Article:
When the Japanese began their brutal occupation of the Philippines in January 1942, 76,000 ill and starving Filipino and American troops tried to hold out on Bataan and Corregidor. That spring, after having been forced to surrender, most of those men were thrown into Japanese POW camps while dozens of others slipped away to organize guerrilla forces. During the three violent years of occupation that followed, Allied sympathizers in Manila smuggled supplies and information to the guerrillas and the prisoners.
Theresa Kaminski's Angels of the Underground
tells the story of four American women who were part of this little-known resistance movement: Gladys Savary, Claire Phillips, Yay Panlilio, and Peggy Utinsky - all incredibly adept at skirting occupation authorities to support the Allied war effort. The nature of their clandestine work meant that the truth behind their dangerous activities had to be obscured as long as the Japanese occupied the Philippines. If caught, they would be imprisoned, tortured, and executed. Throughout the Pacific War, these four women remained hidden behind a veil of deceit and subterfuge.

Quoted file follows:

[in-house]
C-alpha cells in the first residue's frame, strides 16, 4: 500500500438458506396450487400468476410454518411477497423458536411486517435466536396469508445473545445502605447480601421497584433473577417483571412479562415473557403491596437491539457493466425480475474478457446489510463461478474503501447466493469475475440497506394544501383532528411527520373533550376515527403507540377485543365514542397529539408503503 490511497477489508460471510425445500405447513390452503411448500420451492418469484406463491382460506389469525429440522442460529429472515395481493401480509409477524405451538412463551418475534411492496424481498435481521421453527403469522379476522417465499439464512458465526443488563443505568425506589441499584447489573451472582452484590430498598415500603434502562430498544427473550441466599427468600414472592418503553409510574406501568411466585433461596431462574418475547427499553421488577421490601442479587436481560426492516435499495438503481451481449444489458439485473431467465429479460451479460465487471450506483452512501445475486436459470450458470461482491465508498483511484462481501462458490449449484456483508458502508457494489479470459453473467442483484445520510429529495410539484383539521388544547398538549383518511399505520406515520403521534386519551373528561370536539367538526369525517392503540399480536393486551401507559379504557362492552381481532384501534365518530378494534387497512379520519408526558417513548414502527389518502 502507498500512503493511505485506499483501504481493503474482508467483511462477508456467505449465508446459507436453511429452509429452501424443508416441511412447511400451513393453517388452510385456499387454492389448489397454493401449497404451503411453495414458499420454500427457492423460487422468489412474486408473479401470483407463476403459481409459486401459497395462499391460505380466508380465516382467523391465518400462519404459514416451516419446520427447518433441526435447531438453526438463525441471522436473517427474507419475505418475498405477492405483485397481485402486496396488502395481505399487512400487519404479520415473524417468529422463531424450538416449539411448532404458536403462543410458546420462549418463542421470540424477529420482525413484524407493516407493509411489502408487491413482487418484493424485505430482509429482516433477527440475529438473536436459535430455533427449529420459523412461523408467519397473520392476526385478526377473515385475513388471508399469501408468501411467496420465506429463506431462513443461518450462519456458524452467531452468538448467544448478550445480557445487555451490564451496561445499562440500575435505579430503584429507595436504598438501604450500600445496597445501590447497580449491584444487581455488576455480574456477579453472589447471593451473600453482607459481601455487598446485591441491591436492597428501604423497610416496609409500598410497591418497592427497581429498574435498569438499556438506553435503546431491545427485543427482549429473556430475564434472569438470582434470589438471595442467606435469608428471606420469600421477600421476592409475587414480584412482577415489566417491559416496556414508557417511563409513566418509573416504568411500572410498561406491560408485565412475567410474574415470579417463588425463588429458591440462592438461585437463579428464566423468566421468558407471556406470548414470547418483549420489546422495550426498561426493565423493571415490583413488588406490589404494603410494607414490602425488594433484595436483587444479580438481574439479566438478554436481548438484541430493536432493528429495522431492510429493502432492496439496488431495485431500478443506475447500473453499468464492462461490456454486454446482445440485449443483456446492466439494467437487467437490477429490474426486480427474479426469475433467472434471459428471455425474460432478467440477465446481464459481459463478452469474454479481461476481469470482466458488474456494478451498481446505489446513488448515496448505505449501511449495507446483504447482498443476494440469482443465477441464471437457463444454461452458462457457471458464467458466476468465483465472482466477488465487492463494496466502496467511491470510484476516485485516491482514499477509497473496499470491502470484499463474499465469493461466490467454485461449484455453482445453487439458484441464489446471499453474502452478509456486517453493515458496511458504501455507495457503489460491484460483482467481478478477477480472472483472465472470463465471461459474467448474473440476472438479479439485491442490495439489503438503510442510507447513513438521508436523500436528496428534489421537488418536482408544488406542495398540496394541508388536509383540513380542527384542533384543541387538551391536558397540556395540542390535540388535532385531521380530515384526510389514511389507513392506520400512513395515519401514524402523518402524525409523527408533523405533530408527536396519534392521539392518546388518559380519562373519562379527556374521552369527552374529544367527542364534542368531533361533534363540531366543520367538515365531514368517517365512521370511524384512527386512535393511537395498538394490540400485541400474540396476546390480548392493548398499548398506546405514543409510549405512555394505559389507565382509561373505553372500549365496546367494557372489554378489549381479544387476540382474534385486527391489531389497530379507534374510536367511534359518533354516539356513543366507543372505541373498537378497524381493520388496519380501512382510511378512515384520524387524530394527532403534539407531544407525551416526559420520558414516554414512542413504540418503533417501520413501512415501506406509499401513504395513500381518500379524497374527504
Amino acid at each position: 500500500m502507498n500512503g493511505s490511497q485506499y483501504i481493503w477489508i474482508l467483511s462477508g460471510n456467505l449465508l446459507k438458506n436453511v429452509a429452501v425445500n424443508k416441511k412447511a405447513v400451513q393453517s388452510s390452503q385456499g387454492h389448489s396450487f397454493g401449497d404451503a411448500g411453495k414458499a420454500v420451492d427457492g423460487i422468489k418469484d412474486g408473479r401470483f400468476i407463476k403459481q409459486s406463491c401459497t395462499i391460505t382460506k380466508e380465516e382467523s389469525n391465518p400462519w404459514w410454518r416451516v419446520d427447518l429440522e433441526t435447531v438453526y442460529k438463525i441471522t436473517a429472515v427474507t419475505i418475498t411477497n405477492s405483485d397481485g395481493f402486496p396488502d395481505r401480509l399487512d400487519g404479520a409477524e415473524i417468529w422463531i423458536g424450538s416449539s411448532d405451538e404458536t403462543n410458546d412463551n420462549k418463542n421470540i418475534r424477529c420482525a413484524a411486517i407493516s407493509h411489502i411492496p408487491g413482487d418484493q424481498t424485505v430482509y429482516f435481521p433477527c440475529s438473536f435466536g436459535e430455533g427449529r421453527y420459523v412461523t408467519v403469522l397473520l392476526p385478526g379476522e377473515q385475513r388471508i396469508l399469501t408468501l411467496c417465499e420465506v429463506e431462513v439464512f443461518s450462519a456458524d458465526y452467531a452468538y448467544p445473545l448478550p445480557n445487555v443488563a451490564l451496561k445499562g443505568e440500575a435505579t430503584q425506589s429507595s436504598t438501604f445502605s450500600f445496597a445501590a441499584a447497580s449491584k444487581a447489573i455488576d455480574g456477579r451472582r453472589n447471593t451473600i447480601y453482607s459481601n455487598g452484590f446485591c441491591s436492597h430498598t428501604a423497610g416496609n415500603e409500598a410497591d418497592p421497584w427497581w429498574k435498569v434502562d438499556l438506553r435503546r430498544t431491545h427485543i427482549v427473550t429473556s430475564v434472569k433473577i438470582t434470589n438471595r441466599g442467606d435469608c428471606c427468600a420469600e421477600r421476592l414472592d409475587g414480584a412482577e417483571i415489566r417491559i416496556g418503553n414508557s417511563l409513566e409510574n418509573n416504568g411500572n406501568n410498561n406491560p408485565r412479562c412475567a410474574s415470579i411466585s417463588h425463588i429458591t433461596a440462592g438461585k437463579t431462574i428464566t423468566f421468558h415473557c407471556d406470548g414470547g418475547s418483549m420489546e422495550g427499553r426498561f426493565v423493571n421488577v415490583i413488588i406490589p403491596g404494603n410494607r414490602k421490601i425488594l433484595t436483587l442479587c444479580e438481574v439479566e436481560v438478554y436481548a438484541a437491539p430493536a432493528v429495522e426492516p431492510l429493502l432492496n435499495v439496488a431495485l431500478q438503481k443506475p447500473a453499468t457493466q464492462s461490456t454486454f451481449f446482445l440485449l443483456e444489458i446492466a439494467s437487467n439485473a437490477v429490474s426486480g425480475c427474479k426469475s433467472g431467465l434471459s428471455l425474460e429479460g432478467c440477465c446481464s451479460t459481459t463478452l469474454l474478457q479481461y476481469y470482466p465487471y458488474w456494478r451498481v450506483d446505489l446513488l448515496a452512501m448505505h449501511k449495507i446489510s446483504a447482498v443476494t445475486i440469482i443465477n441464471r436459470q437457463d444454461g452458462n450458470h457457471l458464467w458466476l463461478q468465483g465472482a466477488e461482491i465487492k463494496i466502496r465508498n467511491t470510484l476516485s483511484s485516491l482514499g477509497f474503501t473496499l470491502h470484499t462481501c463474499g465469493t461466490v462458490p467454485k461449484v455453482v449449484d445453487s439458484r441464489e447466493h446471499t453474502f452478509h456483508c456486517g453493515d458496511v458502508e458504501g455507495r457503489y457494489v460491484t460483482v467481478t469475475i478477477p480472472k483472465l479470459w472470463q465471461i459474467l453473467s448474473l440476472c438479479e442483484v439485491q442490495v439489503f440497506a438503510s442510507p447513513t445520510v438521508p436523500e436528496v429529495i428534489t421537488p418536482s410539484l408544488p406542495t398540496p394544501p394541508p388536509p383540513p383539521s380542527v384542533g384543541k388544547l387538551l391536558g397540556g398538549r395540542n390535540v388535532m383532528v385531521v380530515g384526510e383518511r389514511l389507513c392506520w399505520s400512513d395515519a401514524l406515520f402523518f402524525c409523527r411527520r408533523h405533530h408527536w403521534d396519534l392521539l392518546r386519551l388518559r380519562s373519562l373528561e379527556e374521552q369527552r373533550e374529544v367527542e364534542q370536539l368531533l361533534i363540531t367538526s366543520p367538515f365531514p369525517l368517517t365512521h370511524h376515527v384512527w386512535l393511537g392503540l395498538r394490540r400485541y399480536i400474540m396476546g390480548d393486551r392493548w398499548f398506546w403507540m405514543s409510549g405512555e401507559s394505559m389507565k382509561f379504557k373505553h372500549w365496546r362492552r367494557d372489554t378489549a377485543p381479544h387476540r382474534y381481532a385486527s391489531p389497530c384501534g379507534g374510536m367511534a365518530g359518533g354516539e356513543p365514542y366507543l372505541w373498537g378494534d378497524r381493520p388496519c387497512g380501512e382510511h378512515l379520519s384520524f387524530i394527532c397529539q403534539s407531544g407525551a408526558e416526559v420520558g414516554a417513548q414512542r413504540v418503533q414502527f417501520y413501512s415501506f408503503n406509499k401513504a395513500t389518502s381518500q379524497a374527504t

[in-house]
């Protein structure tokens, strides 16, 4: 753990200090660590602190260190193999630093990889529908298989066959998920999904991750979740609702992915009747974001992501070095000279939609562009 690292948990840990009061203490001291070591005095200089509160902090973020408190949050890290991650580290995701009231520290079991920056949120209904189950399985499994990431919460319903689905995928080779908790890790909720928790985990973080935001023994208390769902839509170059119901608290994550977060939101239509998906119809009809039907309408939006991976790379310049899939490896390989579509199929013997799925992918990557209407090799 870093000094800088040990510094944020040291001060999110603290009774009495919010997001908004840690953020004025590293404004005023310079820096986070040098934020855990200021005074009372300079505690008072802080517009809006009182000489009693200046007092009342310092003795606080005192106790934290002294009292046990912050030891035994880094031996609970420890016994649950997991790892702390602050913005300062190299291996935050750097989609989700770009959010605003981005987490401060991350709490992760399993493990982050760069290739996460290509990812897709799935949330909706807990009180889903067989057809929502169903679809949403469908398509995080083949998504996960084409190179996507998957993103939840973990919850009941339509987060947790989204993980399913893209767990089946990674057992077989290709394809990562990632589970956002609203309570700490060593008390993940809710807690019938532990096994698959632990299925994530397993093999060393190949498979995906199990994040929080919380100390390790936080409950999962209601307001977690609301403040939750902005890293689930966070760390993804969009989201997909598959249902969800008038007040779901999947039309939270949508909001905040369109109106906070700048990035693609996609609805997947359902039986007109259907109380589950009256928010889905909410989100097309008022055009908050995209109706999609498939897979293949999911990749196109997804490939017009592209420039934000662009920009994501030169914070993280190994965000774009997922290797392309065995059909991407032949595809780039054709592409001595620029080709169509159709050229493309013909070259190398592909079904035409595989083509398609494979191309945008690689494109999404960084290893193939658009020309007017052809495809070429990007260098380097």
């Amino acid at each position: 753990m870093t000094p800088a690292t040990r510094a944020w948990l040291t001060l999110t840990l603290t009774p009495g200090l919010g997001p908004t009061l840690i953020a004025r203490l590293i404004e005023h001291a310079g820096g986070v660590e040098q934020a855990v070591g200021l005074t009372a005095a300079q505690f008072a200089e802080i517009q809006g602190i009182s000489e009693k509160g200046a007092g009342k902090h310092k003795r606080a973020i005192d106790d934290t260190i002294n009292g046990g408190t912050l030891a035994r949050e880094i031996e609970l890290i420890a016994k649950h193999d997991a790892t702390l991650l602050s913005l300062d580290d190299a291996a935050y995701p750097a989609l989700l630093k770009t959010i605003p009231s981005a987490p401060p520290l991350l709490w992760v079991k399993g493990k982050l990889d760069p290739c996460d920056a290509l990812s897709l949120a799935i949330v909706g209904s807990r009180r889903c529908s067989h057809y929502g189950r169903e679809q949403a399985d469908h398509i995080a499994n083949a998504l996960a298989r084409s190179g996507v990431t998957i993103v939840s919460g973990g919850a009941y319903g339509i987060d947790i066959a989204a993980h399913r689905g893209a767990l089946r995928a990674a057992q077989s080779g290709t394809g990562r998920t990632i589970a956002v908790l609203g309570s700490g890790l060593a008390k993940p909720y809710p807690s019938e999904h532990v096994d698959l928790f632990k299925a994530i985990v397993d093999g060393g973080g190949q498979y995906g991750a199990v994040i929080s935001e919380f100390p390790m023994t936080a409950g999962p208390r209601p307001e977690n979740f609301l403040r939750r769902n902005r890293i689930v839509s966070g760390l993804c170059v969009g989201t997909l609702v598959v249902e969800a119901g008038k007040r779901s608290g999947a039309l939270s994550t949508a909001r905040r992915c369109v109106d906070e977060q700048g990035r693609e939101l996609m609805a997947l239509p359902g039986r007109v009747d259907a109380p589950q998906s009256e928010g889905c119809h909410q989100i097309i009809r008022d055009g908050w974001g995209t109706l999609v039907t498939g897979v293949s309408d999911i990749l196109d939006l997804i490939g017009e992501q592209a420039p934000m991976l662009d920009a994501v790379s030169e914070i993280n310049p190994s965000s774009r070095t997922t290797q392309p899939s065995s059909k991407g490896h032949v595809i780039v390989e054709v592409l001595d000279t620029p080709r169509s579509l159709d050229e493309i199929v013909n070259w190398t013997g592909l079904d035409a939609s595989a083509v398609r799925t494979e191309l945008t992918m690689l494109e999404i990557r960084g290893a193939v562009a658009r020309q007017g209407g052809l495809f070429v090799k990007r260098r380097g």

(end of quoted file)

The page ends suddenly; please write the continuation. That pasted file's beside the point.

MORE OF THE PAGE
An impressive work of scholarship grounded in archival research, FBI documents, and memoirs, Angels of the Underground
illuminates the complex political dimensions of the occupied Philippines and its importance to the war effort in the Pacific. Kaminski's narrative sheds light on the Japanese-occupied city of Manila; the Bataan Death March and subsequent incarceration of American military prisoners in camps O'Donnell and Cabanatuan; and the formation of guerrilla units in the mountains of Luzon. Angels of the Underground
offers the compelling tale of four ordinary American women propelled by extraordinary circumstances into acts of heroism, and makes a significant contribution to the work on women's wartime experiences. Through the lives of Gladys, Yay, Claire, and Peggy, who never wavered in their belief that it was their duty as patriotic American women to aid the Allied cause, Kaminski highlights how women have always been active participants in war, whether or not they wear a military uniform.
"Two American women, known as Miss U and High Pockets, risked their lives in clandestine efforts to help the Allies, a story related in Angels of the Underground: The American Women Who Resisted the Japanese in the Philippines in World War II
(Oxford Univ., Dec.) by Theresa Kaminski, who also provides an account of life under three years of Japanese occupation." --Publishers Weekly